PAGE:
Cookbook - Apache Guacamole - Setup Guide

In this setup guide, we’ll set up the Guacamole Proxy and MySQL using Docker containers.

1. Deploy MySQL

First, create a Docker volume where your MySQL server will store all your guacamole data:

$ docker volume create mysql-volume

Then, can run the mysql server, filling in ROOT_PASSWORD with whatever password you’d like:

$ docker run --name=mysql-guac -p 3306:3306 -v mysql-volume:/var/lib/mysql -e MYSQL_ROOT_PASSWORD=ROOT_PASSWORD -d mysql/mysql-server:8.0.20

With this running, you’ll be able to access the mysql instance on port 3306, however MySQL will not allow you access from outside the docker container. To fix this, you can create a guacadmin user in the mysql database like so:

$ docker exec -it mysql-guac bash
$ mysql -u root -p
Enter password: ROOT_PASSWORD

Query OK, 1 row affected (0.02 sec)

Query OK, 0 rows affected (0.00 sec)

The above will log you into mysql as the guacadmin user and allow clients from outside the docker container to access the database.

2. Deploy Guacamole Proxy

Apache Guacamole is split into two main components, the proxy component (named gaucd), and the web application component. We’ll begin by deploying guacd, which acts as the proxy that allows users to use services like RDP and VNC from within their browser.

Deploying guacd using docker is as simple as starting the container:

$ docker run --name guac-guacd -d guacamole/guacd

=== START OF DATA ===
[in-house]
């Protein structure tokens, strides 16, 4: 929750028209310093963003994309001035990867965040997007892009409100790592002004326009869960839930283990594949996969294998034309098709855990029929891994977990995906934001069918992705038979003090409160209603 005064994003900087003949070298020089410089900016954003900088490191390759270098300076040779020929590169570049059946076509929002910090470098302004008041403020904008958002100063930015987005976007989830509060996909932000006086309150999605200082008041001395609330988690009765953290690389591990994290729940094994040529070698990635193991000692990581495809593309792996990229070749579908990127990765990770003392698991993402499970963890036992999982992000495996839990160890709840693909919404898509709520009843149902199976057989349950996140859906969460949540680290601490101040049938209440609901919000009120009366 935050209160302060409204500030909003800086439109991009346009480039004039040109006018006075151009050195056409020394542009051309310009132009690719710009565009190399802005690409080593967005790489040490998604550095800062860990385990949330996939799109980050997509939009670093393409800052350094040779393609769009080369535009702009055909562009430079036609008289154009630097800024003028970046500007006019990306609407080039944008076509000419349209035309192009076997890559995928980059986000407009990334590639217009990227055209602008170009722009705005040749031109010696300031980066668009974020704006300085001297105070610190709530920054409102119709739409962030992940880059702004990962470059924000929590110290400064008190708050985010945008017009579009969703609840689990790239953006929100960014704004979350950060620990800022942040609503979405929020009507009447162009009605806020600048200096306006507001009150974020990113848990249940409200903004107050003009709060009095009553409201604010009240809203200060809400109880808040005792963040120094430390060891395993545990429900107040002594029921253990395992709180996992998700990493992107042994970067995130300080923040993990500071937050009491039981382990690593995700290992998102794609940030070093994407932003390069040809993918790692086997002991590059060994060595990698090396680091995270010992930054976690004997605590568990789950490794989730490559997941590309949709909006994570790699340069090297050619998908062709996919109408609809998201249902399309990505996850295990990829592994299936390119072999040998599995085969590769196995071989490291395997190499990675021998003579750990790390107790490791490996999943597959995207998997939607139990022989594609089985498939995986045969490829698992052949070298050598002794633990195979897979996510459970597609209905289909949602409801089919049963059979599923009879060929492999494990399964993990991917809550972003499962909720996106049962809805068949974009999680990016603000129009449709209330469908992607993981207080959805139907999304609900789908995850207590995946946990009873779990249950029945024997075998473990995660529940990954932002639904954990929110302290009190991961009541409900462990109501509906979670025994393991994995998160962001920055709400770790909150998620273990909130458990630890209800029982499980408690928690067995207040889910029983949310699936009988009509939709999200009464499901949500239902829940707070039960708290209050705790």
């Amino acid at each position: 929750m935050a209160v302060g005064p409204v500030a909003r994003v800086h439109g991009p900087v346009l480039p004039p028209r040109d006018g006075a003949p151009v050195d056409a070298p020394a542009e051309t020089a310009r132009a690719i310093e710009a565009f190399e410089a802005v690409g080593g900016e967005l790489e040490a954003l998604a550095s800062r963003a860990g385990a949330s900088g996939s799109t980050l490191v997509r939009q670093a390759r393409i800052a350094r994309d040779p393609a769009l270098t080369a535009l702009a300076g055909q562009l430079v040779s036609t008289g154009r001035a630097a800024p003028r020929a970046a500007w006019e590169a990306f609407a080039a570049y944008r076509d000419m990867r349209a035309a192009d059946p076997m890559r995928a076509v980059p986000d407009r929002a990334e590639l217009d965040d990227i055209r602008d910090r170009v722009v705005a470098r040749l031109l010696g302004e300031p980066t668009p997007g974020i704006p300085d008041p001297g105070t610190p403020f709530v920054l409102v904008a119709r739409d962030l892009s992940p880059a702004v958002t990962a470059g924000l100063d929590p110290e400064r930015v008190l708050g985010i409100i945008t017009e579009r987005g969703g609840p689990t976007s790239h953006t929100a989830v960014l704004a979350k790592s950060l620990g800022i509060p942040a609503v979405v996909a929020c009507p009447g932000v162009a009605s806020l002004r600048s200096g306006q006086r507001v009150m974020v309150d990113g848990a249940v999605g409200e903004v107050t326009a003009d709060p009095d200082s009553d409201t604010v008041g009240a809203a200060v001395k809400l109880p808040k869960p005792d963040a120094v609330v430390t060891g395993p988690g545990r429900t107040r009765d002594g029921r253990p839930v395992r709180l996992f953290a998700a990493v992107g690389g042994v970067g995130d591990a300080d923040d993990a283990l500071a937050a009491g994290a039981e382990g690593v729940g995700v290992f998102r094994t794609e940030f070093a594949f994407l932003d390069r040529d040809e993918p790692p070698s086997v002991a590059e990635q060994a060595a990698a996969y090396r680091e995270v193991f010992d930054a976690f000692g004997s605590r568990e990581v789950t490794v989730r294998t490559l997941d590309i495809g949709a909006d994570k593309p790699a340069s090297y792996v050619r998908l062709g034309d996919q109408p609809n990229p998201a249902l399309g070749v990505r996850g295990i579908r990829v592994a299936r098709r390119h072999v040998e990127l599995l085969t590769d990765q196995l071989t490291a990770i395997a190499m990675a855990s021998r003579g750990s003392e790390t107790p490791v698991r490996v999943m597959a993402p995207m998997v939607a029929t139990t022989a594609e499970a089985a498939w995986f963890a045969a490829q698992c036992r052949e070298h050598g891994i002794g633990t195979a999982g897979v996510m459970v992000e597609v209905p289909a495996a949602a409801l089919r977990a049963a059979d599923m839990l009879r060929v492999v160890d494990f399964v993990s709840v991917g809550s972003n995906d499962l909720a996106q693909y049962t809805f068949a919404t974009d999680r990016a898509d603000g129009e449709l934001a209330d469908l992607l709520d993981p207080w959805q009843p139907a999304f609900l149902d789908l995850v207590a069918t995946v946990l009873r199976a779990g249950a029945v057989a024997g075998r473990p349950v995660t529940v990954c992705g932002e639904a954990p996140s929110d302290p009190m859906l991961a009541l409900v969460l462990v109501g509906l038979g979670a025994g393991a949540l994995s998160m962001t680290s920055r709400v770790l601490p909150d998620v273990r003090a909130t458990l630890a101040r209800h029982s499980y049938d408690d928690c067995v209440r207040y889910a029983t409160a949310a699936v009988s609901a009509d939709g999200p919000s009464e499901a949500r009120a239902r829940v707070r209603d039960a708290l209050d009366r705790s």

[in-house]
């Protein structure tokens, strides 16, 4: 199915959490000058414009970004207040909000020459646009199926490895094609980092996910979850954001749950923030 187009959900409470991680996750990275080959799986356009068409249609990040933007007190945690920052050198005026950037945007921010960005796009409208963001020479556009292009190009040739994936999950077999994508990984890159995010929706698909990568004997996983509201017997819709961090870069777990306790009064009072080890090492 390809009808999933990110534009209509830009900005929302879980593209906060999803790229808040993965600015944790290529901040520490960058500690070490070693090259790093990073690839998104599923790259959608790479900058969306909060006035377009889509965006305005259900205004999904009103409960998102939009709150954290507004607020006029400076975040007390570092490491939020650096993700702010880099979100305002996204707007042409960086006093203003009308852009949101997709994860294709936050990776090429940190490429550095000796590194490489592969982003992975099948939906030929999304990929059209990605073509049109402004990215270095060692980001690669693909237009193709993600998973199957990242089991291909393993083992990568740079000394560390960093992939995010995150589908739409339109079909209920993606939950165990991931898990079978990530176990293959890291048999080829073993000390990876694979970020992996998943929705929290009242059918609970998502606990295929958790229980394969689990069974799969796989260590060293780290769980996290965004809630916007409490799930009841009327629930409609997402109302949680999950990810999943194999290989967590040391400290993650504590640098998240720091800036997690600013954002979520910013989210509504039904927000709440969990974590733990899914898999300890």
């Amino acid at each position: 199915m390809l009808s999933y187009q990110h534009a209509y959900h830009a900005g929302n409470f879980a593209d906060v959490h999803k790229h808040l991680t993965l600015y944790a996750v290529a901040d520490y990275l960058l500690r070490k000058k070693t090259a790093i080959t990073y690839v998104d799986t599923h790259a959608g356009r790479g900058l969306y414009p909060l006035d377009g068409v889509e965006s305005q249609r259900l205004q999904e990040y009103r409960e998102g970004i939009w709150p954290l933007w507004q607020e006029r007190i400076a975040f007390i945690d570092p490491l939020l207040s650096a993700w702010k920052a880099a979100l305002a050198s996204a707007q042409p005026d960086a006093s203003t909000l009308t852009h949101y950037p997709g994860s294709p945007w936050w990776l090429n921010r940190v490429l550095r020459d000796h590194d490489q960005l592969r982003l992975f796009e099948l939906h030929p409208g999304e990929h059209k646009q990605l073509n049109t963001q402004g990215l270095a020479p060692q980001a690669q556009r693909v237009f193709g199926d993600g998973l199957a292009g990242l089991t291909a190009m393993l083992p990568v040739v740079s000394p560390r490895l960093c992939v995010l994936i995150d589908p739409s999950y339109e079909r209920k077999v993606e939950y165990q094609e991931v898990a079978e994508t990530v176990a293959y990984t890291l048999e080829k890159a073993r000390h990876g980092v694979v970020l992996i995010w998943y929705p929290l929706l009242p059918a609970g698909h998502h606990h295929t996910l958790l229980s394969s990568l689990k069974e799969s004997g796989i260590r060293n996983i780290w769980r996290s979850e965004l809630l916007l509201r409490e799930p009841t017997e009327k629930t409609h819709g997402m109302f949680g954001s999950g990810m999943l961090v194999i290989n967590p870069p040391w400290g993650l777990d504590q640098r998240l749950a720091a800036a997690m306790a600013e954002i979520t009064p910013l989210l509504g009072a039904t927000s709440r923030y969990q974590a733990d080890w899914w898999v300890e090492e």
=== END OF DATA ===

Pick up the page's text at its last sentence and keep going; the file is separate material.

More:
You can check to make sure your mysql and guacd containers are running:

$ docker ps
CONTAINER ID   IMAGE                       COMMAND                  CREATED          STATUS                    PORTS                               NAMES
ac89c62d21b8   mysql/mysql-server:8.0.20   "/ mysq…"   45 seconds ago   Up 43 seconds (healthy)>3306/tcp, 33060/tcp   mysql-guac
01be978ac679   guacamole/guacd             "/bin/sh -c '/usr/lo…"   2 minutes ago    Up 2 minutes              4822/tcp                            guac-guacd

3. Instantiate MySQL Database

With guacd and mysql running, we now need to instantiate the MySQL database and prepare it for use with Guacamole. Thankfully this is very straightforward thanks to the built-in database initializer that’s shipped with Guacamole.

We’ve provided a sample script to use for this - save it as initdb.sql to be used from the MySQL Client.

Now we can connect to our MySQL database using the mysql client, and initialize the database using initdb.sql.

$ mysql -h -P 3306 mysql  -u guacadmin -p
Enter password:

mysql> source initdb.sql

Your Guacamole deployment is ready to go!

Last modified: Sep 23, 2021